Inside Information

English interiors czar David Mlinaric reveals his design secrets in a new book.


Interior designer David Mlinaric’s earliest memory is of taking shelter during an air raid in a riverside grotto, which he sensed had once been very special. In the 1720s, poet Alexander Pope built this subterranean passageway to link his villa on the Thames with his garden across the road, encrusting its walls with shells, shards of mirror and myriad geological treasures. Although these decorations had long since been stripped away, Pope’s creative hand was somehow still evanescently present to the sensitive three-year-old. “Its rockiness was incredibly romantic,” Mlinaric remembers. “I think I was conscious of the fact it had been made.”

A dressing room at Nostell Priory in Yorkshire with green japanned Chippendale furniture and 18th-century Chinese wallpaper.

That realization was the first glimmer of Mlinaric’s ability to intuit the past life and future potential of a building, to—as his longtime client Lord Jacob Rothschild puts it—“read its character.” It’s an innate skill that has served him well over the course of his 50-year career, and one that has resulted in some of the most successful restorations of great English interiors.

Many of these projects are on view in the new book Mlinaric has written with Mirabel Cecil, Mlinaric on Decorating, out in October from Frances Lincoln Ltd. Prefaced with fragments of biography and full of evocative photographs, the retrospective chronicles Mlinaric’s numerous achievements, most notably a nearly 30-year collaboration with Rothschild, who commissioned more than a decade’s worth of work on Waddesdon, his palatial, French-style manor, and entrusted Mlinaric with the salvation of Spencer House, one of the few remaining aristocratic London mansions. In addition, Mlinaric was responsible for the masterly rejuvenation of the Royal Opera House, as well as other venerable London institutions. Recording the process in riveting detail, the book also covers Mlinaric’s “mending,” as he calls it, of his own country homes and includes chapters on private commissions ranging from small urban apartments to atmospheric houses in Corfu, Greece; Mustique; France; and Ireland.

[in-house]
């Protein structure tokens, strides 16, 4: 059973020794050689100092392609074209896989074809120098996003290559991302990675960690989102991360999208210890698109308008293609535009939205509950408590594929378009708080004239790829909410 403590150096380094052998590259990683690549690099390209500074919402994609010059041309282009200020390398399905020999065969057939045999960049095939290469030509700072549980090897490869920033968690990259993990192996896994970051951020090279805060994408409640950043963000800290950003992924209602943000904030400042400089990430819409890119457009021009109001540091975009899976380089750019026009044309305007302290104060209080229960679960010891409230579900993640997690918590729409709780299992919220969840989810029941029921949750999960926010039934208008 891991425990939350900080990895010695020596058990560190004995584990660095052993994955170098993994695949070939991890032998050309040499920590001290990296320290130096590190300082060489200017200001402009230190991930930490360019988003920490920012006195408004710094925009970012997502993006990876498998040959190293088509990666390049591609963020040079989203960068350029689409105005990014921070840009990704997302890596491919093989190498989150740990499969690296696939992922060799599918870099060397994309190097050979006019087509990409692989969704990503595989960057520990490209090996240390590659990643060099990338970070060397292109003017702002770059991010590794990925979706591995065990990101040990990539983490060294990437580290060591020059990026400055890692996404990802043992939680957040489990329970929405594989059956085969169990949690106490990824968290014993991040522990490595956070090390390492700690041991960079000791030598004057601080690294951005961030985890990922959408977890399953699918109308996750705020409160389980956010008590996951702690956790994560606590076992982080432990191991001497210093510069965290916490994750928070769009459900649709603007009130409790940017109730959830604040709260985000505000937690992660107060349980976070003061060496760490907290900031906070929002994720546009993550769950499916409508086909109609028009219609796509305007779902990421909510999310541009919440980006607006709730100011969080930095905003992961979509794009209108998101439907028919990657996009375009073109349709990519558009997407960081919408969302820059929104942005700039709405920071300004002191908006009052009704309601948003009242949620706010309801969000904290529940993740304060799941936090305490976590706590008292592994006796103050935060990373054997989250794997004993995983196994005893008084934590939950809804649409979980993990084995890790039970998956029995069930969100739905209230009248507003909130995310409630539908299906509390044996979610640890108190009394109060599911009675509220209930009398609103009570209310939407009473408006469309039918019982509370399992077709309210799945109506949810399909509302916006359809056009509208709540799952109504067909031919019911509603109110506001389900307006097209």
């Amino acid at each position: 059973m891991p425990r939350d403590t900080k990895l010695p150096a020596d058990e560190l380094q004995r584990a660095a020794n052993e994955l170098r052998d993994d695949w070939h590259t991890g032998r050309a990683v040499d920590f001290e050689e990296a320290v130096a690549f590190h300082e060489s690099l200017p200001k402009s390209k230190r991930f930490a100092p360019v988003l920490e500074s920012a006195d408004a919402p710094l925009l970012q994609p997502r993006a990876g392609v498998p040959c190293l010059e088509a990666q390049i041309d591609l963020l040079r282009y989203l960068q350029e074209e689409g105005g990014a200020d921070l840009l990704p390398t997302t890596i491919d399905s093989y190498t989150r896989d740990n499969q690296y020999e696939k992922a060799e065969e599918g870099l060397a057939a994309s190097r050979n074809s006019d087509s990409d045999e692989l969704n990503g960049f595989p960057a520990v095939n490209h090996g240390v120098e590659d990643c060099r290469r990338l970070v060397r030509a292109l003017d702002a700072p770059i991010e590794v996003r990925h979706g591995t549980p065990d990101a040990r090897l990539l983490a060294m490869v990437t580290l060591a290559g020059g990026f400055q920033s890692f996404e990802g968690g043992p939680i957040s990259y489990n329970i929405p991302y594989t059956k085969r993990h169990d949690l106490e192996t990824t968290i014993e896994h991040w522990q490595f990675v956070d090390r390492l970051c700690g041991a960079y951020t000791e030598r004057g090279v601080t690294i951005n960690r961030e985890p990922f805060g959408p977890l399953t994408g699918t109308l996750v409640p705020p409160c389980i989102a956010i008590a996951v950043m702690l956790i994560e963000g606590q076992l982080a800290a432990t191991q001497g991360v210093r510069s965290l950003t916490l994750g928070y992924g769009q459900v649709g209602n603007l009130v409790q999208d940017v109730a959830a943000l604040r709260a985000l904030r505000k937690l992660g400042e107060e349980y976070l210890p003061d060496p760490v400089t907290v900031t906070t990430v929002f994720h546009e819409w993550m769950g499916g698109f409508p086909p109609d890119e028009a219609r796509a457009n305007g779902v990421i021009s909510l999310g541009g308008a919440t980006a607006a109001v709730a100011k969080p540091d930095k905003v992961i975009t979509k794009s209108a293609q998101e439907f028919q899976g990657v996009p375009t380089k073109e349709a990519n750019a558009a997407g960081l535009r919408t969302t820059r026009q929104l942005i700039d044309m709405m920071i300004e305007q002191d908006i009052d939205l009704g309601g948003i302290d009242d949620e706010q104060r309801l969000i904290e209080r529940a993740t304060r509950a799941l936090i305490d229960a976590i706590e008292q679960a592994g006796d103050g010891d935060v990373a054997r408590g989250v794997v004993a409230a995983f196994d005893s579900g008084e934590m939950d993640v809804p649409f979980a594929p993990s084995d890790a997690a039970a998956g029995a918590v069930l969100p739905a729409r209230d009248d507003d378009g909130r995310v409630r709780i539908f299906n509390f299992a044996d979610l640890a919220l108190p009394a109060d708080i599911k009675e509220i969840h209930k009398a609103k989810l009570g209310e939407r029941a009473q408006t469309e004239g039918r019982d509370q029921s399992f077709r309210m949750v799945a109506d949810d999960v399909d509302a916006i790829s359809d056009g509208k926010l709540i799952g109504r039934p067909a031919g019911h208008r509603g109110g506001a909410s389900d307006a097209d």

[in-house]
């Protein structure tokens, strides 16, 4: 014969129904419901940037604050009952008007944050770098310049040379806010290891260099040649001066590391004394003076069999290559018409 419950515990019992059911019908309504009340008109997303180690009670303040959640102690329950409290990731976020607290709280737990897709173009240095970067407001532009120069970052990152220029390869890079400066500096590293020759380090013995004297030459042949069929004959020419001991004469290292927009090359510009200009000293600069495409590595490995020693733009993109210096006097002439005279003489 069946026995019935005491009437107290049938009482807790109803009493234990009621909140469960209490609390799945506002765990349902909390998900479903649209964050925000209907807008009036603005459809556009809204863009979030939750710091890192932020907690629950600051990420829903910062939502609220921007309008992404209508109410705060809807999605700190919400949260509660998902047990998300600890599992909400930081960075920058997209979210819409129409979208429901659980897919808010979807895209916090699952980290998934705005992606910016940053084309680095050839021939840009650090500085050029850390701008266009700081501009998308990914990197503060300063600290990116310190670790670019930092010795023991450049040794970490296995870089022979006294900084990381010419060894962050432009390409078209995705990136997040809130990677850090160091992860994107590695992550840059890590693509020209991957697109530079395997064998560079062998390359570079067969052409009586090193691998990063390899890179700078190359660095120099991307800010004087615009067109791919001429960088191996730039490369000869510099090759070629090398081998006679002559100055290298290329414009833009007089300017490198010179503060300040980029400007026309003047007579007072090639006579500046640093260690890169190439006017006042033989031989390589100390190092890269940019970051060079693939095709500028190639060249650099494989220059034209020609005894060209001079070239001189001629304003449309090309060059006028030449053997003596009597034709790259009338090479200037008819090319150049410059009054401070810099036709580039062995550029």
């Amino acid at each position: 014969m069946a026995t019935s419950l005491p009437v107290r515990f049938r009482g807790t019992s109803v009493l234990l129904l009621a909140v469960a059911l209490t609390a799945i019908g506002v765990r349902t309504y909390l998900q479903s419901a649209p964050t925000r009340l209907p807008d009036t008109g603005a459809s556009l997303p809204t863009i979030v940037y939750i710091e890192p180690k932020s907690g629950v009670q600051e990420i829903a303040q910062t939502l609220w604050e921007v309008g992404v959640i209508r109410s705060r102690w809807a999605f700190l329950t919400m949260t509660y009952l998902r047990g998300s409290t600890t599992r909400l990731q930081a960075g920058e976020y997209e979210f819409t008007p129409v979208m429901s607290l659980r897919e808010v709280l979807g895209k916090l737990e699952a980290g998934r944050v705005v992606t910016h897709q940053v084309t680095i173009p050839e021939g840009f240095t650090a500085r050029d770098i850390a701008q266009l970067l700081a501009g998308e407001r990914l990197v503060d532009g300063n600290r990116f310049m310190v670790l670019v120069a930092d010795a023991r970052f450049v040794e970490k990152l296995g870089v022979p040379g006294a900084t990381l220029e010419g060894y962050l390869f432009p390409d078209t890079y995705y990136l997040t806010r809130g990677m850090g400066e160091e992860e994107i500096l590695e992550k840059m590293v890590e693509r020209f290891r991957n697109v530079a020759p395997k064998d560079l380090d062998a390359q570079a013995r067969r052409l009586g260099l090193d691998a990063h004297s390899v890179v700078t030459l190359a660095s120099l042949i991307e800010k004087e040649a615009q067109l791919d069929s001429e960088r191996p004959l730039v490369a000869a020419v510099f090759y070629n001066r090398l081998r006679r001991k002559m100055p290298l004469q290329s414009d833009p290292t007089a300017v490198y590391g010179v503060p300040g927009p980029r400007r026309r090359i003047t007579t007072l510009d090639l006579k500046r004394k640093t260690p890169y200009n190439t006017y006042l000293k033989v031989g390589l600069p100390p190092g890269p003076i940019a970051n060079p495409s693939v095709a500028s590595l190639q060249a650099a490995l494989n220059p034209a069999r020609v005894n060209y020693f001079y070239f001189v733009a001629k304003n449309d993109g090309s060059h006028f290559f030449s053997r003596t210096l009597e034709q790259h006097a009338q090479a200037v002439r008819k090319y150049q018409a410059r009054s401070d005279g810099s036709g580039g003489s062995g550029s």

Sitting in a sunny alcove of his pied-à-terre in London’s Chelsea neighborhood, Mlinaric, a youthful near-septuagenarian (he turns 70 next March), is much more fun and forthcoming than his status as the establishment figure of English design leads one to expect. He’s also resolutely self-effacing. Cecil, he says, had tried to persuade him to coauthor a book 30 years ago, but he hadn’t felt ready. “I hadn’t done enough work that I really cared for,” he says.

Such high standards—what Rothschild calls “David’s incredible range of excellence and punctiliousness”—have made Mlinaric’s reputation. “He’s very demanding,” says antiquarian Christopher Gibbs, who has teamed with Mlinaric on a number of projects, including the interior of a superstar’s French château and the facelift of the Victoria and Albert Museum. “He’ll insist on seeing 23 different shades of paint to find precisely the right one, and he can get extremely tetchy. When we did the V&A renovation together, one of my roles was to calm…David…down.”

The dining room at Beningbrough Hall in York, with paintings from the National Portrait Gallery, a 17th-century gateleg table and a coromandel screen.

While working on Waddesdon, Mlinaric went so far as to visit the archives at Versailles in search of an 18th-century seamstress’s sketch showing how headings of drapes should be held together. In today’s climate—one he describes as “fueled by status and the pursuit of novelty rather than distinction”—this sort of meticulous quest for excellence puts the designer in a class of his own. Says Rothschild: “There’s no one else like him.”

At Rothschild’s Waddesdon Manor in Buckinghamshire, a boudoir was created around 18th-century painted panels by Peyrotte.

Mlinaric was born on the eve of World War II to an English mother and an Austro-Hungarian father, a furrier who had emigrated to England in 1912 from what is now Slovenia. As a child with a surname few could pronounce, Mlinaric always felt like an outsider, and while he was educated in the English public school tradition, his outlook was far from conventional. On family beach holidays in Eastbourne, he would stand, with his back to the sea, studying the houses on the shore. “And when I played with my friends on London bomb sites, I’d be constructing in my mind how the buildings would have looked before they were destroyed,” he remembers.